Quiz 3: The Environment
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The externality is the cost or benefit of an economic activity that spill over onto the society. A positive externality provides a benefit to the society and is called spillover benefit. The classic example of spillover benefit is education. A negative externality provides a cost to the society and is called spillover cost. The classic example of spillover cost is pollution. The presence of negative externality distorts the resource allocation in the sense that they generate an output level which is either greater than or less than socially optimal level. That is the market either under produce or over produce the output. Let us consider the resource allocation between two hypothetical industries: paper industry and beer industry. To simplify the demand and the supply curve of two industries are drawn identically in figure 1 below. Initially, we assume no pollution and the equilibrium price and quantity with no spill over cost is P and Q. This is also the socially desirable output level. Figure Now suppose that the paper industry thought it would be too expensive to prevent pollution and stars dumping its waste in adjacent river. This causes the water pollution but saves the cost of maintaining anti polluting measure to the firm. Hence, the cost of controlling pollution decreases and this reduces the cost of production of the paper firm. This increases the paper supply and the market supply curve for paper industry shifts rightward to S', as shown in the left panel of the above figure. This increases the equilibrium output to Q'. However, this output is not the social optimal as the firm does not take into account the social cost or the spill over cost of the pollution and go on producing more than the social desirable output. Hence, in this case pollution causes overproduction of output. Now, let's consider the beer industry. The firm in this industry uses water from the river as their input. After the water pollution they need to purify the water before they use it into production. This added an extra cost to their production and increases the cost of production. A rise in production cost shifts the supply curve of the beer industry to the left. Now, the equilibrium output in the beer industry is Q', which is less than the social desirable output Q. Thus, pollution causes underproduction of goods in the economy. Here we saw the externality in one market not only shifts the pollution cost onto the society, but also, distorts the allocation of resources in the other market. Here, there is an under allocation of resources. Therefore, the most economists thought that pollution distorts the resource allocation in the economy.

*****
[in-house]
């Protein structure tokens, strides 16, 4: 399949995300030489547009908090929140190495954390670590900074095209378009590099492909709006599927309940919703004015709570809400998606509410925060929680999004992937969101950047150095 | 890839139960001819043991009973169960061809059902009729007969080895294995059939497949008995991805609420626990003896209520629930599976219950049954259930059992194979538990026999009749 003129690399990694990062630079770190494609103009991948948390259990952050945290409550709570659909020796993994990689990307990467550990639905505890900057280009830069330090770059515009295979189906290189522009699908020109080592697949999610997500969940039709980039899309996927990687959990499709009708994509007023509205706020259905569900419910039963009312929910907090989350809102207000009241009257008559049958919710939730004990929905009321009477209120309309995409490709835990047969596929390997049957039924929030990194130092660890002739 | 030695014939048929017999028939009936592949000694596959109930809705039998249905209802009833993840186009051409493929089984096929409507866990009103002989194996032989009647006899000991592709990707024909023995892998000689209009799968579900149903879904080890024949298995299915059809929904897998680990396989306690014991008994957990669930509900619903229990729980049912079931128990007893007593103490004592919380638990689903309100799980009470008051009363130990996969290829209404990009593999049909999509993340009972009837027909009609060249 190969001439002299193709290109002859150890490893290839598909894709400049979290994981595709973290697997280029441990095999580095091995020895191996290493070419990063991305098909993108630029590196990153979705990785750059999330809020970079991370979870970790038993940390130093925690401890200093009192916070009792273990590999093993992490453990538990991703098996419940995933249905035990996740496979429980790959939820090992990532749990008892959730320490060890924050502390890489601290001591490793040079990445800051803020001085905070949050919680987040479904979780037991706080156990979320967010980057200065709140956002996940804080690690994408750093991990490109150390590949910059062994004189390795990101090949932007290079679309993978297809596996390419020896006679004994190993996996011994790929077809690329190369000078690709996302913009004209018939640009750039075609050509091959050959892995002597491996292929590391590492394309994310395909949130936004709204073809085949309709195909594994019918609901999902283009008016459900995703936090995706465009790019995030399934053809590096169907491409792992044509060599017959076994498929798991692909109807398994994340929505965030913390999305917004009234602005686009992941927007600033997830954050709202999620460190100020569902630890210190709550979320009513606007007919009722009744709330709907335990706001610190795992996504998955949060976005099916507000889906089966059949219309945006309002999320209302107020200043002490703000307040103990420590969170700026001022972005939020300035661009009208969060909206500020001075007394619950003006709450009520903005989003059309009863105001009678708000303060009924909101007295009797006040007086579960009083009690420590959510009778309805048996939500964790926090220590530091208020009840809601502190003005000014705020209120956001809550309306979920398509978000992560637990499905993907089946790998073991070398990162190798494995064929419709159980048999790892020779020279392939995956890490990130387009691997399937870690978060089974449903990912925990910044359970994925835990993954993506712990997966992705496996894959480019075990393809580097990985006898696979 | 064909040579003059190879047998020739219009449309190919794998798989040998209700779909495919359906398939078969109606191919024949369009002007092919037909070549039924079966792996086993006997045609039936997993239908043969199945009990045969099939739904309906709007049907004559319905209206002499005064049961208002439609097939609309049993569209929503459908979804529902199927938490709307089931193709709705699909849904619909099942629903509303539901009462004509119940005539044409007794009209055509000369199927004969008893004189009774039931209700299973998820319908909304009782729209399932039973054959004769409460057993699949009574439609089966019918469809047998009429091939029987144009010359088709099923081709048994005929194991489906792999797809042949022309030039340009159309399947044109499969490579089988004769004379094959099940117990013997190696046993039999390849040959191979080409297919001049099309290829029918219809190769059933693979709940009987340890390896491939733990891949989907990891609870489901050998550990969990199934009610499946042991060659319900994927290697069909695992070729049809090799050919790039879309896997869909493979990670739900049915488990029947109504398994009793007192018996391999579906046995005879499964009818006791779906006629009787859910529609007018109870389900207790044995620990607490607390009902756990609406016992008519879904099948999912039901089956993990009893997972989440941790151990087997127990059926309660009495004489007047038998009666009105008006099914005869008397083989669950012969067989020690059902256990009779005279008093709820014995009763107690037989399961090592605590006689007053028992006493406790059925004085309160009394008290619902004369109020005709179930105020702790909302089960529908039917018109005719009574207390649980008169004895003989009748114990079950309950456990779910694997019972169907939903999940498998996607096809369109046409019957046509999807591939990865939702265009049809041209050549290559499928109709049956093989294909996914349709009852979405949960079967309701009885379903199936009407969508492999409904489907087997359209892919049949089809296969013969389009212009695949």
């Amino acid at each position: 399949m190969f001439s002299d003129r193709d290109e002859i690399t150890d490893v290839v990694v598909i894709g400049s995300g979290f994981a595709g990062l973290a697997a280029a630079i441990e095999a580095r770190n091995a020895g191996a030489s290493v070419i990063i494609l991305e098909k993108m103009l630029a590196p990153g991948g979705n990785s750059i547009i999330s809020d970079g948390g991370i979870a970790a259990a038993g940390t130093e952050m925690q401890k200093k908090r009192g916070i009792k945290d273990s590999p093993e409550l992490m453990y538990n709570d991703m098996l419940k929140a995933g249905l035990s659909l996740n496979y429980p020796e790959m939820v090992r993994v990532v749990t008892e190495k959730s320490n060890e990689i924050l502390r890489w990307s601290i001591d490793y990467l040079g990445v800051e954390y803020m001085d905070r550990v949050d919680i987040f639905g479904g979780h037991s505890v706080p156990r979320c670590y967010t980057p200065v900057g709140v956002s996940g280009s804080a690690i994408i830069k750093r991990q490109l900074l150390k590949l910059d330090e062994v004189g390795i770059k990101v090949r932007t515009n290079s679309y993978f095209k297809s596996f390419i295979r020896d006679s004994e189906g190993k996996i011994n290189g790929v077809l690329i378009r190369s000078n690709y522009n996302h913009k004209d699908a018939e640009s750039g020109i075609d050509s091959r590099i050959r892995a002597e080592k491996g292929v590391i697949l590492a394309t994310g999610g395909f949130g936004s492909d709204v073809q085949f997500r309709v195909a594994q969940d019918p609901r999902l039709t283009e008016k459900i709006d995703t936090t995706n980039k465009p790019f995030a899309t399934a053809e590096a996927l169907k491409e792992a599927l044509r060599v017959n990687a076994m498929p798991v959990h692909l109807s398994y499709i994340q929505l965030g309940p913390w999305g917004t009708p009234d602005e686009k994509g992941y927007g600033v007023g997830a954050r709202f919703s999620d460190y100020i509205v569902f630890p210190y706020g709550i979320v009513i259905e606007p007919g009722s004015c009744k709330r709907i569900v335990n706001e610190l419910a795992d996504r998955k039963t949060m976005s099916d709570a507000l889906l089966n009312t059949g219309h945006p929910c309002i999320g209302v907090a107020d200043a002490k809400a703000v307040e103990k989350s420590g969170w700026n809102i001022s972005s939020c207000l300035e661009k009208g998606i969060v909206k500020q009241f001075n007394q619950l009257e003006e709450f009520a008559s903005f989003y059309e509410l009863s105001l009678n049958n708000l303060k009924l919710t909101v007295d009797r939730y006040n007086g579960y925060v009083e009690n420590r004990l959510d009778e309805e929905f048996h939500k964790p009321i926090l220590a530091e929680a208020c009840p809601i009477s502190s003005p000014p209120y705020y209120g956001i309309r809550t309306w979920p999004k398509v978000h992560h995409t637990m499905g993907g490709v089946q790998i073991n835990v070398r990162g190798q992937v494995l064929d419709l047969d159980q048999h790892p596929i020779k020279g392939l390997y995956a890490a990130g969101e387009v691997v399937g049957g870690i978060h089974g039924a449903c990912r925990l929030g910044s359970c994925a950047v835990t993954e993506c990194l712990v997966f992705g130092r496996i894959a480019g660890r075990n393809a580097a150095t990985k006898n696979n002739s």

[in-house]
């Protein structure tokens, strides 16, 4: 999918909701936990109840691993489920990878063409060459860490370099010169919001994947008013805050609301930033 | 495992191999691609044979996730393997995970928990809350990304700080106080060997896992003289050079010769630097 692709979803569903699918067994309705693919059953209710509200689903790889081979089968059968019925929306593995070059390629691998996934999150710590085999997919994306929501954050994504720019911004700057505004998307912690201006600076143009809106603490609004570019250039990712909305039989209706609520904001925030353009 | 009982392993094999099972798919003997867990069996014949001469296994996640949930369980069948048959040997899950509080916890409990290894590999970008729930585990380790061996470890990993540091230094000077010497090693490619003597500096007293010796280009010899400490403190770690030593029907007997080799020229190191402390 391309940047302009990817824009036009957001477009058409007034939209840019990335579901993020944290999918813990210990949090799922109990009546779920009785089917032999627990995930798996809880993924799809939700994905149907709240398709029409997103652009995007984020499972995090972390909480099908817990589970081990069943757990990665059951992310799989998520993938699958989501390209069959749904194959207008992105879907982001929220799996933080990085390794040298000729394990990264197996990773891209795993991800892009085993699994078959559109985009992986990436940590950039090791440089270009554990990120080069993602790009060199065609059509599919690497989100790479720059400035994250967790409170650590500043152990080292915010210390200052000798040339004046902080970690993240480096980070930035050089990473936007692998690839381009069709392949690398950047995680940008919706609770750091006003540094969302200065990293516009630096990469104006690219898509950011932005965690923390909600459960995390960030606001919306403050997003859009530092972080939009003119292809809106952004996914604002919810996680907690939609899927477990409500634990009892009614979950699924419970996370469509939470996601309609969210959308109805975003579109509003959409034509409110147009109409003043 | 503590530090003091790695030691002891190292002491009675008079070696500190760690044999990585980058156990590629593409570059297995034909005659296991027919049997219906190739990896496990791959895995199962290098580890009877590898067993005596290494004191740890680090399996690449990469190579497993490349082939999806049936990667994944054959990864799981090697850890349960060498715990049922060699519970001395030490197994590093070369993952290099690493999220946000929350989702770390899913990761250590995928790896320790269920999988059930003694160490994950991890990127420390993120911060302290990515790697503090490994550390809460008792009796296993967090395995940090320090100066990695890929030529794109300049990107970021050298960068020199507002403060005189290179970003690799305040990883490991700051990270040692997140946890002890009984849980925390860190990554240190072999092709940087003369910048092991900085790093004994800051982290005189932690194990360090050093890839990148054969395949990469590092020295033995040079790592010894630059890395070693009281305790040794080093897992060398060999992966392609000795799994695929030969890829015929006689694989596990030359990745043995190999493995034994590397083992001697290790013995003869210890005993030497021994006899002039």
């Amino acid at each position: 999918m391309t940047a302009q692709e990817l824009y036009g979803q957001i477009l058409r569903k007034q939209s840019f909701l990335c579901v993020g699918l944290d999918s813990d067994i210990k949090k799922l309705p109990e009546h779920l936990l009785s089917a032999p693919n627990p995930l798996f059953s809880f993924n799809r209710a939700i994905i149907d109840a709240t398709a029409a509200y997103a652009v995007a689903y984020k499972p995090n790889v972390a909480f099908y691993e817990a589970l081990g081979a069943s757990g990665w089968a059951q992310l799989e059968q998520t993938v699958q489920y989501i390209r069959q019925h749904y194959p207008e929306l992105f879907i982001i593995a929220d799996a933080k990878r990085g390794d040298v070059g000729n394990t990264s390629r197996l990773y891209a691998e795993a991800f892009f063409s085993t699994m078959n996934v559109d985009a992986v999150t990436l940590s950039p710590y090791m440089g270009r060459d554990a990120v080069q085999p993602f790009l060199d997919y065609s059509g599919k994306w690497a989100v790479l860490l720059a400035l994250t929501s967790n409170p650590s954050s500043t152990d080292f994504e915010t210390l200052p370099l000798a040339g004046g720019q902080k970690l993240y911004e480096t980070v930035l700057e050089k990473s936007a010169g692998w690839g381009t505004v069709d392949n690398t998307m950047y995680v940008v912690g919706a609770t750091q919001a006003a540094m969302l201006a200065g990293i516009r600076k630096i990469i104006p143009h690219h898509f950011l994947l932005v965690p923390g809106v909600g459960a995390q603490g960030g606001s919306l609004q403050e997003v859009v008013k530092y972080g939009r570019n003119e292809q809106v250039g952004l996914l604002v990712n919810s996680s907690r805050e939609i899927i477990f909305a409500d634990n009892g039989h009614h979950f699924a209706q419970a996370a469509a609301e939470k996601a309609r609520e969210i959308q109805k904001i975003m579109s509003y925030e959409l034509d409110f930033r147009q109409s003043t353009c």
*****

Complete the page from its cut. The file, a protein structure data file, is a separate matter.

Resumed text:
The externality is the cost or benefit of an economic activity that spill over onto the society. A positive externality provides a benefit to the society and is called spillover benefit. The classic example of spillover benefit is education. A negative externality provides a cost to the society and is called spillover cost. The classic example of spillover cost is pollution. The spill over cost of pollution includes the cost of poorer health of the people in the society. Also, the cost of decreased productivity of the people, higher health care expenses and cleaning cost, damage to building and forests, aesthetic displeasure, and so on. The other cost of pollution is in the cost of litter, solid waste, inefficient use of scarce resources. As pollution poses cost to others; the polluters generally not willing to bear the cost of pollution unless they are paid a good incentive to do so. So unless we are compensated for or not forced by law we will not be willing to pay anything and sacrifice nothing to eliminate all pollution.